Now, since PrintWriter is preceeded with new in withPrintWriter it must be a class, but there is no such class shown in the Scala API documentation. Also in REPL running "var a = new PrintWriter() returns "error: not found: type PrintWriter". However afer running "import java.io._" it finds the class and gives its full path in an error about overloading its method constructor:

scala> import java.io._
import java.io._

scala> var c = new PrintWriter()
<console>:10: error: overloaded method constructor PrintWriter with alternatives:
(x$1: java.io.File,x$2: String)java.io.PrintWriter <and>
(x$1: java.io.File)java.io.PrintWriter <and>
(x$1: String,x$2: String)java.io.PrintWriter <and>
(x$1: String)java.io.PrintWriter <and>
(x$1: java.io.OutputStream,x$2: Boolean)java.io.PrintWriter <and>
(x$1: java.io.OutputStream)java.io.PrintWriter <and>
(x$1: java.io.Writer,x$2: Boolean)java.io.PrintWriter <and>
(x$1: java.io.Writer)java.io.PrintWriter
cannot be applied to ()
var c = new PrintWriter()

The Java API documentation for java.io.PrintWriter is at http://docs.oracle.com/javase/7/docs/api/java/io/PrintWriter.html and its shows the form of one of its constructors is "PrintWriter(File file)". Clicking on the "File" link in this goes to the java.io.file documentation which shoes the form of one of its constructors is "File(String pathname)". Based on this, a reattempt to instantiate PrintWriter with 'var a = new PrintWriter(new File("C:\\test.txt"))' succeeded in REPL.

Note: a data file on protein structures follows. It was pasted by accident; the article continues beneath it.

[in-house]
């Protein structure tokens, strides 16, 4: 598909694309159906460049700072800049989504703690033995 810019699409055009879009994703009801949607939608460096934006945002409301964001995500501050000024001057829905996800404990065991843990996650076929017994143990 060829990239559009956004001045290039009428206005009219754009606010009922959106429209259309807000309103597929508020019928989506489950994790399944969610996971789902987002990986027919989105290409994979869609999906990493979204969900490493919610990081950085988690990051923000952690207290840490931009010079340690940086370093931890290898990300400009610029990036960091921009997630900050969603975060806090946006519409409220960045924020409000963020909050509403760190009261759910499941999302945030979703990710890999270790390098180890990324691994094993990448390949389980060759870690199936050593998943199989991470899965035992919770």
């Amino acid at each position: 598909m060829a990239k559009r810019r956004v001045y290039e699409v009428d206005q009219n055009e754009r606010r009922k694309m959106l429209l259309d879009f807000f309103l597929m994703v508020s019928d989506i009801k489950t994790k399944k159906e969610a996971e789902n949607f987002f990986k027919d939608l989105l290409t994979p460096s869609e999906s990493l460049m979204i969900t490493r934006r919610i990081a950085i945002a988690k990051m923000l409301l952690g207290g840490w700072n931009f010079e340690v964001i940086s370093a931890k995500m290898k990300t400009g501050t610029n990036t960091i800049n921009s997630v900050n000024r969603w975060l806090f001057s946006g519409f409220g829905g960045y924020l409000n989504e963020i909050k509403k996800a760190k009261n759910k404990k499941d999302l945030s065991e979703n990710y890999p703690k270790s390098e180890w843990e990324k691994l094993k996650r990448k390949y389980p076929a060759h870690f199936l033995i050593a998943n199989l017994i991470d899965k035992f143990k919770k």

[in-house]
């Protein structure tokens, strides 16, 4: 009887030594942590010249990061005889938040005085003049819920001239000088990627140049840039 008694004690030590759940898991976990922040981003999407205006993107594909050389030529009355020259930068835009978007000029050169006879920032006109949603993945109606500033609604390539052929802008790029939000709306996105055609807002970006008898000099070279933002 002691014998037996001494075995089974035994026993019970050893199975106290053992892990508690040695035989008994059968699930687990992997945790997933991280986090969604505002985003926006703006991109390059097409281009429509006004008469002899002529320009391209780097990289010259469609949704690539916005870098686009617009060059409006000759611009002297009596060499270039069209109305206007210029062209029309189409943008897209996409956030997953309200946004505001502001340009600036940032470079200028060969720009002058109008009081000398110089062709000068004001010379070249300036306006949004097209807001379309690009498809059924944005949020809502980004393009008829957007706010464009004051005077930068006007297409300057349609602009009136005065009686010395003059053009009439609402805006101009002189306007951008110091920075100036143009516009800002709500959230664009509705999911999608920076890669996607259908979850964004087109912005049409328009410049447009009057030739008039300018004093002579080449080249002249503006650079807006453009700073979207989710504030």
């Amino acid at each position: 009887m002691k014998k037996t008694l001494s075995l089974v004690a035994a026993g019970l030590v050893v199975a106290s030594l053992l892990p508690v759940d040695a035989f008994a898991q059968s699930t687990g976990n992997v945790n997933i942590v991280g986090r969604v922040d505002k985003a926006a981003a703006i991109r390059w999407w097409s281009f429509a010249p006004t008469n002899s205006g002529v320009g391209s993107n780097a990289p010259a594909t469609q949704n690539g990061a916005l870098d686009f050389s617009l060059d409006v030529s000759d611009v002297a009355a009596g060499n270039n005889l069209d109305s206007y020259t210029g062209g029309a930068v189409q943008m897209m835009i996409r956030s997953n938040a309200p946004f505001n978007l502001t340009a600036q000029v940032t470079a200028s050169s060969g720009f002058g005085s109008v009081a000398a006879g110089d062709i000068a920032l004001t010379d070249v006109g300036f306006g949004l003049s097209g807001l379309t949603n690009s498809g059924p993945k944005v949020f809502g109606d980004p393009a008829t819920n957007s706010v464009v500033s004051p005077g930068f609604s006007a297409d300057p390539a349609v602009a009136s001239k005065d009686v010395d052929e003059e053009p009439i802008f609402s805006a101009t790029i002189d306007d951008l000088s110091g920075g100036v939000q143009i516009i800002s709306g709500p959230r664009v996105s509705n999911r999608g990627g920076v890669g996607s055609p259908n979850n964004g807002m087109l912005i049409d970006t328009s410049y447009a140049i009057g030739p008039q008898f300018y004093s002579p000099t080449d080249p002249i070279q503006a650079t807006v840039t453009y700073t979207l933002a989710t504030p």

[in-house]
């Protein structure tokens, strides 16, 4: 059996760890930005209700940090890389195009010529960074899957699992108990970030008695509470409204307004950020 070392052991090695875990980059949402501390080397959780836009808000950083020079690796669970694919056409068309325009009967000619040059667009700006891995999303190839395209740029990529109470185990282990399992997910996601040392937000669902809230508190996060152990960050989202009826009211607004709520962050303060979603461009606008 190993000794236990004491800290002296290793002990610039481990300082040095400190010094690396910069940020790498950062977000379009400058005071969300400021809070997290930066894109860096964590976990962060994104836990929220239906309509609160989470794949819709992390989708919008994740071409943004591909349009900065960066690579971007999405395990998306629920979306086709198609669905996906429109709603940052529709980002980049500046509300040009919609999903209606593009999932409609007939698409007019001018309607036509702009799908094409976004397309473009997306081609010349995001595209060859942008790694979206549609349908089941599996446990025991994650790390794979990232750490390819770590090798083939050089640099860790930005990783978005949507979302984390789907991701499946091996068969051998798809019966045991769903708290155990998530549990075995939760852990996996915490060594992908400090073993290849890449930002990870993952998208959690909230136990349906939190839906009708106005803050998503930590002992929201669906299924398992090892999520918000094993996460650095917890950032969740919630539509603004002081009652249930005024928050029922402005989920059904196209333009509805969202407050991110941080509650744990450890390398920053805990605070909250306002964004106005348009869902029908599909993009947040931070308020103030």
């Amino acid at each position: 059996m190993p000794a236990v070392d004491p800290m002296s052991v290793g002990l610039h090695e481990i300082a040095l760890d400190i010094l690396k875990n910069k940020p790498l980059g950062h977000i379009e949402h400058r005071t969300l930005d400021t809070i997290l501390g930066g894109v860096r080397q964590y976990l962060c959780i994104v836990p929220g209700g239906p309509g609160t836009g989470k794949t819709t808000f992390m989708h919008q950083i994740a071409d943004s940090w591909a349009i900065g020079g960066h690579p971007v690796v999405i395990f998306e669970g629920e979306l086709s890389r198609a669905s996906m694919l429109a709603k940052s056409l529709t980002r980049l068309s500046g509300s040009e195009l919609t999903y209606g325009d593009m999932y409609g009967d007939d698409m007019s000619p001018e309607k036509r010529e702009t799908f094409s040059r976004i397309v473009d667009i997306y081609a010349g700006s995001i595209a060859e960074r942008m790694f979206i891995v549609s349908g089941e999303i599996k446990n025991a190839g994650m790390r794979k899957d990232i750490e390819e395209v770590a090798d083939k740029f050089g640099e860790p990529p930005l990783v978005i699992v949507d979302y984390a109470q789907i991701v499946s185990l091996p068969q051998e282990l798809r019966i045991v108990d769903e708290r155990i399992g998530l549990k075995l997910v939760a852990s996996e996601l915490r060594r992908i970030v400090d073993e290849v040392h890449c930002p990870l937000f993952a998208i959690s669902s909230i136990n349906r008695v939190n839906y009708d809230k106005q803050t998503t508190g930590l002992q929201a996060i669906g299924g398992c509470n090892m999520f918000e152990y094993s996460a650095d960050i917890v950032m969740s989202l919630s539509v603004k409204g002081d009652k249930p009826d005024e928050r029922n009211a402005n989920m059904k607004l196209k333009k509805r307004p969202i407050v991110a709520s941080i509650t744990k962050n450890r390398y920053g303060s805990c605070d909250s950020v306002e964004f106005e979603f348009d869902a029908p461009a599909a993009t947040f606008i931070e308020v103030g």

By this means the PrintWriter argument of op()refers to java.io.PrintWriter.

Tris Nefzger

Posts: 6
Nickname: alacer
Registered: Dec, 2014

Re: In search of deeper understanding of higher-function Posted: Dec 22, 2014 10:26 PM
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Regarding Daniel Westheide's blog part 10, it is is given:
case class Email(
subject: String,
text: String,
sender: String,
recipient: String

type EmailFilter = Email => Boolean

val sentByOneOf: Set[String] => EmailFilter = senders => mail => senders.contains(email.sender)
By correspondence of left and right sides of the definition of sentByOneOf, its Set[String] arg is senders, while by the definition of EmailBuilder, EmailBuilder corresponds to email => senders.contains(email.sender)

REPL shows the form of sentByOne Of is:
Set[String] => (Email => Boolean) = <function1>
It is a higher-order function because it returns a function.

Understanding all this is best achieved by using it. For example, given:
val e1 = Email("hello1","text1","sender1","recipient1")
val e2 = Email("hello2","text2","sender2","recipient2")
val e3 = Email("hello3","text3","sender3","recipient3")
val e4 = Email("hello4","text4","sender4","recipient4")
val s = SetFilt("sender1","sender2","sender3")
val efilterA = sentByOneOf(s)
then
efilterA(e1) // returns true
efilterA(e2) // returns true
efilterA(e3) // returns true
efilterA(e4) // returns false

At a higher level of processing a mail filtering system would consist of a number of mail filters such as sentByOneOf() configured for particular groups of senders or recipients, etc.,
and which would filter streams of incoming and possibly outgoing email messages. Examples of mail filtering systems for unix/linux are MailFilter and procmail.